Types of Hurricane Damage

Hurricane damage can be inflicted by the high velocity winds, by the impact of large storm waves and also the elevated sea levels and flooding, whether from storm surge (salt water) or from high rainfall (fresh water), that accompany these tropical or sub-tropical cyclones. Structures engineered to withstand hurricane force winds may well not have been designed to deal with flooding or submergence. In fact, most homes are not designed to withstand submergence.

Damage from Wind

Wind velocities during hurricanes start at 74 mph (119 km/hr.), or the lower threshold for classification as a hurricane) and increase from there. Velocities commonly reach 150 mph, and the maximum sustained wind speed ever recorded was during a Super Typhoon Yolanda in the Philippines in 2013 when gusts up to 235 mph were measured. The pressure exerted by the wind is proportional to the velocity squared, so that a doubling of the wind speed produces four times as much force. As a result, the destructive power of high-velocity winds can literally blow structures over or apart. Wind speeds of 150 mph exert about 116 lbs./ft2) pressure on a wall or roof of a structure. Wind generally will produce much more damage than flooding, although once a roof is ripped off or windows are blown out, rain can enter a building and exacerbate the damage. There are many proven construction materials and methods that can help reduce wind damage: steeper vs. flatter roofs and eliminating overhanging eaves; roofing materials, with concrete, metal or tile roofs being more resistant to wind than shingles; laminated and tempered glass windows, and strong shutters or plywood covers over windows. Nonetheless, during severe hurricanes with very high velocity winds, all bets are off and there are countless examples when entire oceanfront neighborhoods have been completely destroyed.

Storm Surge

The flooding of low-lying areas during hurricanes is usually caused by the interaction of several processes including storm surge (also often referred to as storm or hurricane “tides”, although they are unrelated to the tide) and large breaking waves. High wind velocities and low atmospheric pressures can allow the sea surface to rise near shore, which in extreme cases may be as high as 25 feet above normal predicted sea level.

In the great Galveston Island hurricane of 1900 (known also as Isaac’s Storm, named after the local weatherman who tried to warn the city), the storm surge reached nearly 15 feet above normal tides and washed completely over the island, which had an average elevation of about 9 feet above sea level. The city was completely unprepared and was nearly totally destroyed as large wooden houses and other structures literally floated away. The death toll was between 6,000 and 12,000 in a city of 36,000, making it the deadliest natural disaster in U.S. history. Hurricane damages adjusted to 2015 dollars have been calculated at $1.55 billion. In rebuilding Galveston, sand and mud were pumped out of the bay to raise the elevation of part of the island 17 feet above its former elevation, and a large seawall, 21 feet high was built to provide protection for 10 miles of the eastern, more developed end of 30-mile-long Galveston Island. All protection usually ends somewhere, however, and the Galveston seawall does not protect the western end of the island or the inland side of the island from storm surge.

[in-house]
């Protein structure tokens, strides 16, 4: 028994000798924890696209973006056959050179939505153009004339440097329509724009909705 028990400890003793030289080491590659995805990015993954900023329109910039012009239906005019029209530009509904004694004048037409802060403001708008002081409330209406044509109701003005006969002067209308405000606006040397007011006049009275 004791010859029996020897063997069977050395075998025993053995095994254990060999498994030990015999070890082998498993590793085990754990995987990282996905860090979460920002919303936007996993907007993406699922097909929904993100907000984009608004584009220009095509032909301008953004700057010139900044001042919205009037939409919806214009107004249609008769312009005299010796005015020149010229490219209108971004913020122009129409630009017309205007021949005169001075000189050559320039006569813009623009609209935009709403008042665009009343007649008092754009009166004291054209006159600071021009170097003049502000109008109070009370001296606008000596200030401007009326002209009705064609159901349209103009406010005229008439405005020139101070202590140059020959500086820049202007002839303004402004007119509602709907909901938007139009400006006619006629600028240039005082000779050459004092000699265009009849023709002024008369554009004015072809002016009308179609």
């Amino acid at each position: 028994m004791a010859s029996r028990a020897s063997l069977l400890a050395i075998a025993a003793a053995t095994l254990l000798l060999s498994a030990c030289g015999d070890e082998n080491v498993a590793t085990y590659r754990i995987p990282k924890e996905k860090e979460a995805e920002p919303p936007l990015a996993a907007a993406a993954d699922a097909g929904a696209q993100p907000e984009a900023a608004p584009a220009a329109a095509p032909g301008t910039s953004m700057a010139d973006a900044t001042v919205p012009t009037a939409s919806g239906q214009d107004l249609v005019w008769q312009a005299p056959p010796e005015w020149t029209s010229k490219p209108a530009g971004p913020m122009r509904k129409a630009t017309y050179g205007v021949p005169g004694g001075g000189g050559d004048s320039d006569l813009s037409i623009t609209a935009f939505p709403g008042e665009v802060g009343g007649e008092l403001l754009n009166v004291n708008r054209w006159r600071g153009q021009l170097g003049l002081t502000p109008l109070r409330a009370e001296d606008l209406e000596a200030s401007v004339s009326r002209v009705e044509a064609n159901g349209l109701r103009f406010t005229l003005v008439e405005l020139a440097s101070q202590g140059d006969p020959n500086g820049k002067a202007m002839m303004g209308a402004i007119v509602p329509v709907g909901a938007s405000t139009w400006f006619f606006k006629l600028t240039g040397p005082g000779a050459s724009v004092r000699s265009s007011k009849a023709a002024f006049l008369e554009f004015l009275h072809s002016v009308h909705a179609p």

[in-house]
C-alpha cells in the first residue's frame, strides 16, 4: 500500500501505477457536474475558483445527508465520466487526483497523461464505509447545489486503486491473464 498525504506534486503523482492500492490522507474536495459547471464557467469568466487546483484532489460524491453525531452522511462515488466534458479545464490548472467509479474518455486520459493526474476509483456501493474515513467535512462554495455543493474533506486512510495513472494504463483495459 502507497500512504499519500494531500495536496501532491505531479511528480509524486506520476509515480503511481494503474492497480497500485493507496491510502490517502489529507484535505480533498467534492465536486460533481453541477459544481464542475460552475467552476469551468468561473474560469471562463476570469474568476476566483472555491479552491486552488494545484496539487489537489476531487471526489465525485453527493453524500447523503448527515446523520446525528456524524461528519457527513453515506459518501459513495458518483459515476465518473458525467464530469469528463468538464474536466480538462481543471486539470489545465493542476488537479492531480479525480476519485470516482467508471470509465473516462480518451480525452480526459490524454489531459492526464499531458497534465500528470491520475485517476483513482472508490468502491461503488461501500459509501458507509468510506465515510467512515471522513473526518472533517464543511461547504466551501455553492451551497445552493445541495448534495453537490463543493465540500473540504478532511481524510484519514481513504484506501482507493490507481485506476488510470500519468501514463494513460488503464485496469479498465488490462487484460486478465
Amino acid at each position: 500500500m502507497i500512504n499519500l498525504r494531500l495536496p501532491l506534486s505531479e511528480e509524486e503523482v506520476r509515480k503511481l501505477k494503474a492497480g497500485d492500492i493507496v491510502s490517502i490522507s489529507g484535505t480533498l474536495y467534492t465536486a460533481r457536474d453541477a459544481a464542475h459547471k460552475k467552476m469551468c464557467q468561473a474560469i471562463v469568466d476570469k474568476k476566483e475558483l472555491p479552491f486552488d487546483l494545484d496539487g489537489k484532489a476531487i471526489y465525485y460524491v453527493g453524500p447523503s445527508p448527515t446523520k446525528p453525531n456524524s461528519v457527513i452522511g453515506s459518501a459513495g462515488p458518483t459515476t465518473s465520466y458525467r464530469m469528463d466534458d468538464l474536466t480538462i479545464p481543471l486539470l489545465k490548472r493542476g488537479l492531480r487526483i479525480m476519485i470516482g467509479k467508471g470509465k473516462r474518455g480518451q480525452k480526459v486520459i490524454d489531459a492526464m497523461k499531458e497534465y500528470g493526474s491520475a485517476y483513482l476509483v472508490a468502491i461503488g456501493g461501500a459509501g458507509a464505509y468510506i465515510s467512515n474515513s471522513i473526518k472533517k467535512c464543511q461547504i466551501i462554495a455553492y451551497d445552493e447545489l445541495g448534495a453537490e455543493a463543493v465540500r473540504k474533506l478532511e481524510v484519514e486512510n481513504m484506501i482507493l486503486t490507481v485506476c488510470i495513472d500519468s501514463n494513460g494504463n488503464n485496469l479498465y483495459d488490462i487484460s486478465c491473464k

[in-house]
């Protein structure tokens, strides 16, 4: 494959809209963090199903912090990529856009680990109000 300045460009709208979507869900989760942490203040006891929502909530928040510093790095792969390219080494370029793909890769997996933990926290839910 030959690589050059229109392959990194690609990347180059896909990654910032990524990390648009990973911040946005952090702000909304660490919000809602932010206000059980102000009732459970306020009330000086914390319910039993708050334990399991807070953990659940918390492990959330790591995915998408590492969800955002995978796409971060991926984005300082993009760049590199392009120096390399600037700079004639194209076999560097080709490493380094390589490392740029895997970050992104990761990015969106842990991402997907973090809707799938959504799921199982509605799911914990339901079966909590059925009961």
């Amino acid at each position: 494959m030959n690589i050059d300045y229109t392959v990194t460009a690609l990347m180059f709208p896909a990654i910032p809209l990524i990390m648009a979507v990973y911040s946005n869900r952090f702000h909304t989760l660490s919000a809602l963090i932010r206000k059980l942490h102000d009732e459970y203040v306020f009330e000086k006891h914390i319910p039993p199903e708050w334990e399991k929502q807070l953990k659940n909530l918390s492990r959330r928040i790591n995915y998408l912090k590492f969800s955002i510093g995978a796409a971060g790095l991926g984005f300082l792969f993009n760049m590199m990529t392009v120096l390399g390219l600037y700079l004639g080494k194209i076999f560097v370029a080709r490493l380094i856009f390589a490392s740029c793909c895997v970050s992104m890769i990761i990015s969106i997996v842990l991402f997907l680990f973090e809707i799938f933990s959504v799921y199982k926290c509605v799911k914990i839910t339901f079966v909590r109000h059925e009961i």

The seawall at Galveston, Texas, built after the disastrous hurricane of 1900 (Photograph © Gary Griggs).
The seawall at Galveston, Texas, built after the disastrous hurricane of 1900 (Photograph © Gary Griggs).

One hundred and eight years later, Hurricane Ike passed directly over Galveston Island. The storm surge reached up to 20 feet above normal tide, 5.2 feet above the 1900 hurricane level, and overtopped the seawall built after the devastating hurricane of 1900. Ike left behind $29.5 billion in losses, making it the 3rd costliest Atlantic hurricane at the time (Figure 3.5 and 3.6). The backside of the island, that seemed to be protected, but was at a significantly lower elevation than the area immediately behind the seawall, suffered major damage from storm surge.                                       

The exterior of a café in Galveston showing the elevations of major hurricane flooding (Photograph © Gary Griggs).
The exterior of a café in Galveston showing the elevations of major hurricane flooding (Photograph © Gary Griggs).
Damage from Hurricane Ike (2008) along the Texas coast on Galveston Island (Photograph courtesy NOAA/National Weather Service).
Damage from Hurricane Ike (2008) along the Texas coast on Galveston Island (Photograph courtesy NOAA/National Weather Service).

This points out one of the engineering challenges involved in trying to protect infrastructure, communities, or cities from severe or infrequent natural hazards, whether hurricanes, floods or earthquakes. No entity or agency can afford to provide complete protection from all potential natural hazards. So some design event, often the 100-year flood, for example, is agreed upon, calculations are made, and the protection is engineered or designed accordingly. Nonetheless, depending upon the number of years of observations or measurements (e.g. the length of the flood record), or changing environmental conditions (rising sea level, for example), the design event selected at one point in time, may not be an accurate projection of the risks from the particular event in the future.